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Our View: An honest approach to drug use would be better than scaremongering

THE LATEST report by the European Monitoring Centre for Drugs and Drug Addiction (EMCDDA), warned that use of crystal methamphetamine (known as crystal meth and popularised by the television series Breaking Bad) was an emerging problem in Cyprus. While conceding that use was limited, the report claimed there was a danger that use could spread among vulnerable groups of the population.

This was the only minus point in the report about Cyprus, where the number of drug deaths remained stable and well below the European average. There had been five drug deaths recorded in 2012 and the drug-induced death rate among adults for the year was 8.2 per million, significantly lower than the European rate of 17.1 per million. This should silence the Cypriot alarmist, do-gooders that made a career out of grossly exaggerating drug use and predicting social breakdown and death.

There is drug use and drug addiction in Cyprus as there is in most countries, but nowhere near the extent to which the doomsayers have been claiming. According to the EMCDDA report, while cannabis was the most prevalent drug, its use had gone down, at least in the 15 to 34 age group – whereas in 2009 use was at 7.9 per cent in 2012 it stood at 4.2 per cent. Even the increase in requests for treatment, for cannabis addiction, was related to the police practice of not prosecuting drug users that agreed to undergo ‘addiction treatment’. Most young people caught by the police choose treatment, even if they regard it as a bit of a joke, over prosecution and a criminal record.

Commenting on the report yesterday, an official of the National Centre for Documentation and Information about Drugs noted that in Cyprus requests for treatment for heroin addiction had decreased and so had other drug-related indicators. This is welcome news that should silence the alarmists, who cause more harm than good to the fight against drugs with their lies, exaggerations and popular myths.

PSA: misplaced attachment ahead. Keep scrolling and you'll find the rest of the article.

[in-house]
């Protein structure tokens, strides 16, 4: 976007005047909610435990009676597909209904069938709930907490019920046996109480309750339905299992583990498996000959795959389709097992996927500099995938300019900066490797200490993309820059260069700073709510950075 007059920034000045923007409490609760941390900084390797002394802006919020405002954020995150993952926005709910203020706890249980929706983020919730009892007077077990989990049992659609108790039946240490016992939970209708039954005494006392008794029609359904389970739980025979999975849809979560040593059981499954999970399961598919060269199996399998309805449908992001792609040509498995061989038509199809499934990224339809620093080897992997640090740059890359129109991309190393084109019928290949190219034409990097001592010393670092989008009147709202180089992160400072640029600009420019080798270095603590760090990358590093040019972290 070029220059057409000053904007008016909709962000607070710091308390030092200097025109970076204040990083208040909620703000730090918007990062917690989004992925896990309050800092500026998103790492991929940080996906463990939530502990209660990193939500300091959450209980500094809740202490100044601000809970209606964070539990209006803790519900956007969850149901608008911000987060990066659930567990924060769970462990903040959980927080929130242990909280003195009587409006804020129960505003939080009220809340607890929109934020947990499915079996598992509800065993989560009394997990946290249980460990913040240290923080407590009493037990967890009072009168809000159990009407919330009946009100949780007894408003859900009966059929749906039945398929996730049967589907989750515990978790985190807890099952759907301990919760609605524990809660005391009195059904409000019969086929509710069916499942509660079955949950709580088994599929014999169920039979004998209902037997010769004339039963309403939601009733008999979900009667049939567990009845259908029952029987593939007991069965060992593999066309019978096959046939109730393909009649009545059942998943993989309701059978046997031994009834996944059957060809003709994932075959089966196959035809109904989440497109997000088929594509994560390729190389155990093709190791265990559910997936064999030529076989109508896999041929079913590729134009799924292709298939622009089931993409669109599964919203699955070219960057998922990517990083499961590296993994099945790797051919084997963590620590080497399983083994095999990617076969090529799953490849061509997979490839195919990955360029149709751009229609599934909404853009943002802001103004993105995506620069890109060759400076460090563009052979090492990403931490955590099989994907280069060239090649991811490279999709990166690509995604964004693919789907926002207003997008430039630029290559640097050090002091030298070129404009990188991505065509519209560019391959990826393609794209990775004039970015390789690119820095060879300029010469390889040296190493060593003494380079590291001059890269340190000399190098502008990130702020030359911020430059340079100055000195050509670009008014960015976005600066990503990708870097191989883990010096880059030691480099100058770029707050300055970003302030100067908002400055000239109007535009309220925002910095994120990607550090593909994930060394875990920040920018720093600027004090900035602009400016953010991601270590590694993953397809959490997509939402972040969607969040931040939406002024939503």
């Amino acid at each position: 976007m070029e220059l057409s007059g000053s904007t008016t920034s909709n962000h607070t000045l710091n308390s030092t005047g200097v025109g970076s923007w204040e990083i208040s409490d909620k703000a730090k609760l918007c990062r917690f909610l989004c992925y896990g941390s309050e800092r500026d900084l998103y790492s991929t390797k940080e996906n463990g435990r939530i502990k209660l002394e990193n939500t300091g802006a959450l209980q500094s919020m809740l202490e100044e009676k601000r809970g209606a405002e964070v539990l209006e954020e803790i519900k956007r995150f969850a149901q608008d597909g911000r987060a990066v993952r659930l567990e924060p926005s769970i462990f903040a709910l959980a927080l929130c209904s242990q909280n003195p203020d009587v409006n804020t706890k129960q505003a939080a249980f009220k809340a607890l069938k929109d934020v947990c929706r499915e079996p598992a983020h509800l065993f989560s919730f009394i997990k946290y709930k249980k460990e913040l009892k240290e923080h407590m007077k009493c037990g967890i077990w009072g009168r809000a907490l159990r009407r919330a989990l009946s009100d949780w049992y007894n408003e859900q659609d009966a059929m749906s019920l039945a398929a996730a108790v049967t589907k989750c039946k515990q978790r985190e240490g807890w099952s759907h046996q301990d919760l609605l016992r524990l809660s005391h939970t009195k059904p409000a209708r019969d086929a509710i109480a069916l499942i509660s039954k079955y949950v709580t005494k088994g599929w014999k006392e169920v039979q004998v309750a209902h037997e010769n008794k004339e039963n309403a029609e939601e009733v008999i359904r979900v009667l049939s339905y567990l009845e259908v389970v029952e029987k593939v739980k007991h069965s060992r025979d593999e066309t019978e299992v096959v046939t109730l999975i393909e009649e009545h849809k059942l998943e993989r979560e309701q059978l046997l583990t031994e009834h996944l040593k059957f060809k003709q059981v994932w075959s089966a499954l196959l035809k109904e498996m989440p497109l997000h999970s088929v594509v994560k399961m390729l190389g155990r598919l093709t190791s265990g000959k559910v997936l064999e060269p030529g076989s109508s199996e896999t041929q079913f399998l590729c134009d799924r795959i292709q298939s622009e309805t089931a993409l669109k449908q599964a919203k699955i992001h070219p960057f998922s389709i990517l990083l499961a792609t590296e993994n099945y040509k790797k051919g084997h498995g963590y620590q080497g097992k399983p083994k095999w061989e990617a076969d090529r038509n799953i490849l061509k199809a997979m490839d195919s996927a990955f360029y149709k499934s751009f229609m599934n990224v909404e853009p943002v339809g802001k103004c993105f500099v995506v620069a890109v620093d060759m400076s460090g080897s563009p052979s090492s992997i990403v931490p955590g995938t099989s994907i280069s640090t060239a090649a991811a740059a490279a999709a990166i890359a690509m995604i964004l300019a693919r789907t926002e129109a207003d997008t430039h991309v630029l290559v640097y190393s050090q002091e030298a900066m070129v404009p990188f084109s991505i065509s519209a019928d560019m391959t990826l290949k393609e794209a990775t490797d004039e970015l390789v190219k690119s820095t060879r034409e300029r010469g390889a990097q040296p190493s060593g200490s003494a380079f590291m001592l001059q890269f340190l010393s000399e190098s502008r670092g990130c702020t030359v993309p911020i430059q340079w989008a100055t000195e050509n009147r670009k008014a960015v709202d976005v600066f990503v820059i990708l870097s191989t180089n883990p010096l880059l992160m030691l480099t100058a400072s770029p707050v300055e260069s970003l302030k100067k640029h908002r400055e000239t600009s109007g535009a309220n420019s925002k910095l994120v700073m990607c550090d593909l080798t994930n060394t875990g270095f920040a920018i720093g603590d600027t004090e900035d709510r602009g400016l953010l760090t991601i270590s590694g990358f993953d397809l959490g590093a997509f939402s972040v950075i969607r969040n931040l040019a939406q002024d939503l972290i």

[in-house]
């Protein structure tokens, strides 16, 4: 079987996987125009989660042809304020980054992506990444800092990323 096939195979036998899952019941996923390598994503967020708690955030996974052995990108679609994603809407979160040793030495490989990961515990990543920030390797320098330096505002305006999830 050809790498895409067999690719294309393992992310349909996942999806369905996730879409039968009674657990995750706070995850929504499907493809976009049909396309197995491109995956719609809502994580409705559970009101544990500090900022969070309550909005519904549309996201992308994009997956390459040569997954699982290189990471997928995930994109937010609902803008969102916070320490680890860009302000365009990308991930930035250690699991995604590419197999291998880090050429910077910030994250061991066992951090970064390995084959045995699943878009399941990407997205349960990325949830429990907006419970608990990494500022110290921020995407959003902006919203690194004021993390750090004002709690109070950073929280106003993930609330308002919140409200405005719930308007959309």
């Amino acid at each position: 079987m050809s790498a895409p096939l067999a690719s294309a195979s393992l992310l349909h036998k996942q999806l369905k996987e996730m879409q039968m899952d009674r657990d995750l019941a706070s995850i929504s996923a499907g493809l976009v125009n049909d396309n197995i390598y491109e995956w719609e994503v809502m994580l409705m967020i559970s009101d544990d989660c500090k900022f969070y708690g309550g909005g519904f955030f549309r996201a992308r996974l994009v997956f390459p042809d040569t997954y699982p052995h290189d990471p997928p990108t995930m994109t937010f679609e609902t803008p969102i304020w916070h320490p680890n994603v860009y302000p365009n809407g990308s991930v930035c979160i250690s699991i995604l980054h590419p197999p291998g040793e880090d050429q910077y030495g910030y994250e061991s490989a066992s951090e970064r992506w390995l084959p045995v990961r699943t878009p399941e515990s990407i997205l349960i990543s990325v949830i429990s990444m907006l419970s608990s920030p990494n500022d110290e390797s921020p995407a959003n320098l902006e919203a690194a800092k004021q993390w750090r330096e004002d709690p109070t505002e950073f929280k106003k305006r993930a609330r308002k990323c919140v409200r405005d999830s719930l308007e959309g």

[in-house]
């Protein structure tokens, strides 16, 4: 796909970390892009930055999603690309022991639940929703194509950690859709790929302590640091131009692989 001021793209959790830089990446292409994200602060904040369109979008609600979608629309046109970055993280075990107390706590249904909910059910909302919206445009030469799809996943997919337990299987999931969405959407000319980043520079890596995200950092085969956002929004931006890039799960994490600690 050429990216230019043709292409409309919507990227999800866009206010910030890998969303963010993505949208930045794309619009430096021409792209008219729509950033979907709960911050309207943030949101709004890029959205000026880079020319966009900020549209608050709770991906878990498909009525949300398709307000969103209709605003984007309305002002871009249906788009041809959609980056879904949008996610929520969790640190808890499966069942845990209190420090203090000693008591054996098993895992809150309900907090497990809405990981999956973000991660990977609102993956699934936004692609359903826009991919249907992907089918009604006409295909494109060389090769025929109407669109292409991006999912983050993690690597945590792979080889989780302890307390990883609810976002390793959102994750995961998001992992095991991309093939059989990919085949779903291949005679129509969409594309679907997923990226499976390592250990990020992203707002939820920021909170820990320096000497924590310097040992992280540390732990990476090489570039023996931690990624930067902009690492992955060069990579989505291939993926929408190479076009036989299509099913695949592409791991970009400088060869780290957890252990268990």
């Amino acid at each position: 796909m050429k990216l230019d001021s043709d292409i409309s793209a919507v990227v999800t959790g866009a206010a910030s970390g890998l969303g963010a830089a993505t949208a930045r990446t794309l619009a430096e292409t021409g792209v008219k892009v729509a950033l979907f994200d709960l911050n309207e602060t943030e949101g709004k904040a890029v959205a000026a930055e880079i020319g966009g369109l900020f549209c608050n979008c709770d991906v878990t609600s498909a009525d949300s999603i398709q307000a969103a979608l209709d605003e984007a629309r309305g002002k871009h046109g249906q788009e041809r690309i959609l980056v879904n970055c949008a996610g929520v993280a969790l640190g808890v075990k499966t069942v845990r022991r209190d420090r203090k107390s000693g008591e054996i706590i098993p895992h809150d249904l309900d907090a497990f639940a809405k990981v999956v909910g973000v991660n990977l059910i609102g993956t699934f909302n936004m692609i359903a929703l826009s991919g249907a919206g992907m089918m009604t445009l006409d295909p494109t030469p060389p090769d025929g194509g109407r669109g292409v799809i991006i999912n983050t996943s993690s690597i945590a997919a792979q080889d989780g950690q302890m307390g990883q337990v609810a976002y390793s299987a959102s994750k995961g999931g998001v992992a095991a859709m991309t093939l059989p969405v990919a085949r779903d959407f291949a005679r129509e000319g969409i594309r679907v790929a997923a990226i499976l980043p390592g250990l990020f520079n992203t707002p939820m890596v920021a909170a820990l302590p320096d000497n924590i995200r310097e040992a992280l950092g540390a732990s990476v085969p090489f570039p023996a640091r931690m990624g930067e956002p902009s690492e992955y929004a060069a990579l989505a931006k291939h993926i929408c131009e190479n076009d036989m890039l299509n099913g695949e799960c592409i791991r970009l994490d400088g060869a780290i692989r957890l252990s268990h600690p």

There is no big drug problem in Cyprus as they have been claiming while cannabis use is something that we have to learn to live with. Still young people should be made aware of the risks of using cannabis, especially now that much stronger variations of the drug are available. EU Commissioner for Home Affairs Cecilia Malmstrom said she was deeply concerned that the “cannabis and ecstasy sold on the street are getting stronger.”

This is the type of information that should be given to youngsters to build their awareness and to protect them, but it should be scientific and objective, instead of the scare stories and lies that campaigners served in the past. If the authorities and campaigners adopt the honest approach in explaining the dangers of using crystal meth, the problem will be easily contained.

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